How to Host an Ethical Pop Up Market

Celina January 19, 2018

For the last two years, I have had the pleasure of hosting an ethical Holiday Pop Up market on my university campus with the Fair Trade club. We started this pop up because we all are passionate about ethical businesses and believe in the power of conscious consumerism. We also did it because we crave real-life community experiences that create opportunities for discussion, awareness, and empowerment of local businesses who are committed to high environmental and social standards.

MIIS Fair Trade club member Airon Whitt representing Circle Hands of Uganda.

The process of building up a market from ideation to execution is long and requires a ton of work, but is fulfilling for everyone who is involved. It is so rewarding to know that you have created an event that is much more far reaching than just your campus or friends and family, and it is also an incredible learning experience. I am hoping that my Fair Trade journey at the Middlebury Institute of International Studies can be inspiring to campaigners all over the country and help you host your own pop up market. The more ethical markets that are created, the more awareness of Fair Trade is spread, offering each of you a bigger platform to leverage a wider audience of like-minded community members who share your vision for a more ethical world.

To help you get started with your own pop up market journey, or to just give some inspiration to start a conversation about whether or not a pop up market is right for your campaign, here are some tips that I have learned.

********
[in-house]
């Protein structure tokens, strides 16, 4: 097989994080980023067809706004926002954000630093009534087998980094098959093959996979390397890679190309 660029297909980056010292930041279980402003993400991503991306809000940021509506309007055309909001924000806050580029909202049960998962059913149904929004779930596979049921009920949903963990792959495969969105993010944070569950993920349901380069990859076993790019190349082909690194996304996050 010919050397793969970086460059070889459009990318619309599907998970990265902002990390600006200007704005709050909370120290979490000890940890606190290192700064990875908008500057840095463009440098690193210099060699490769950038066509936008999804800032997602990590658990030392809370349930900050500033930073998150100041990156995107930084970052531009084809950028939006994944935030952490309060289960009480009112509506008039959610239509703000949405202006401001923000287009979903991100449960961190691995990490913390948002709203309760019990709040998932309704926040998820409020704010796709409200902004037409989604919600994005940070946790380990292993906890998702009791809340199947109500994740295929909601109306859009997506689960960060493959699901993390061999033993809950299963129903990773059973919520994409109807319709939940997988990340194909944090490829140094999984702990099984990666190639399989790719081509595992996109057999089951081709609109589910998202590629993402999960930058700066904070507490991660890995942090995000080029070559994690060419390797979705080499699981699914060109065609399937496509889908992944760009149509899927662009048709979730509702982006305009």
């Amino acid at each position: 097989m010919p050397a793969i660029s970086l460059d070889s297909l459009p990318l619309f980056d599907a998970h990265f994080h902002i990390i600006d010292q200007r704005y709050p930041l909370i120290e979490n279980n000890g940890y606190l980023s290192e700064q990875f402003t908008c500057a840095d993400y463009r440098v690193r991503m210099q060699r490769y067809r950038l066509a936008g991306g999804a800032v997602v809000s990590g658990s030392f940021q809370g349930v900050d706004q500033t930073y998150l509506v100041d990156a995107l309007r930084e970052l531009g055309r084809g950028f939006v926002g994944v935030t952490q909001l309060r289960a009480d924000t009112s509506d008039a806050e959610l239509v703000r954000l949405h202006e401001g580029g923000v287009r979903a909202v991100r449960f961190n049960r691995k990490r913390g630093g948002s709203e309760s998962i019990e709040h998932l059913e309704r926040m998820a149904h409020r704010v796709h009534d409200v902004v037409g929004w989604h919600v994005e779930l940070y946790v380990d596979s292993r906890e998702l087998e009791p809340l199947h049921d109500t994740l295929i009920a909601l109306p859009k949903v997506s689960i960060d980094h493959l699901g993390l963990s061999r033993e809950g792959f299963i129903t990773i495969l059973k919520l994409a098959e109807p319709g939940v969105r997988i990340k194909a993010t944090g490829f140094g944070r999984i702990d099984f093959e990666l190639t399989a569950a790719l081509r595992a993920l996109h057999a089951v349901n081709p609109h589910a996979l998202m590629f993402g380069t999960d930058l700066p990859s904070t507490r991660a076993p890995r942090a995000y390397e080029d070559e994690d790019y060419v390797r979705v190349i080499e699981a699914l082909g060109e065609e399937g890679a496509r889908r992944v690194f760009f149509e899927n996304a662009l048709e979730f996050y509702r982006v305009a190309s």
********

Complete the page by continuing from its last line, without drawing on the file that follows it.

MIIS Fair Trade club member Tangut Defgay welcomes attendees with Fair Trade coffee and sweets as they enter the market.

Don’t host a pop up just because it’s cool to host a pop up – it’s take a HUGE amount of work and money to coordinate all the logistics that go into creating a meaningful and fun event. Do it because it will do something powerful for your community and help create awareness around Fair Trade. If you want to build up or extend the Fair Trade brand, a pop up can help clarify how your campaign views Fair Trade in the context of your community and can be a great way to start conversations that extend much farther than your club or team. It will also help to create buy in for your campaign by your leadership team members and any other club members who get involved.


The Holiday Pop Up Leadership Committee that met weekly for three months to plan the market.

A diverse team full of people who are committed to the cause and passionate for social change is CRUCIAL to successfully executing an event of this size. Form committees, delegate responsibilities to everyone, and let them shine in their roles. This is an opportunity to build resumes, create new contacts, and gain experience that can extend way beyond the actual market – think of this time as investment in yourselves and your skills. Make sure to have weekly meetings and open communication so you can all be on the same page and have a shared vision. These meetings can turn out to be really fun and creative times together, so bring your ideas and enthusiasm!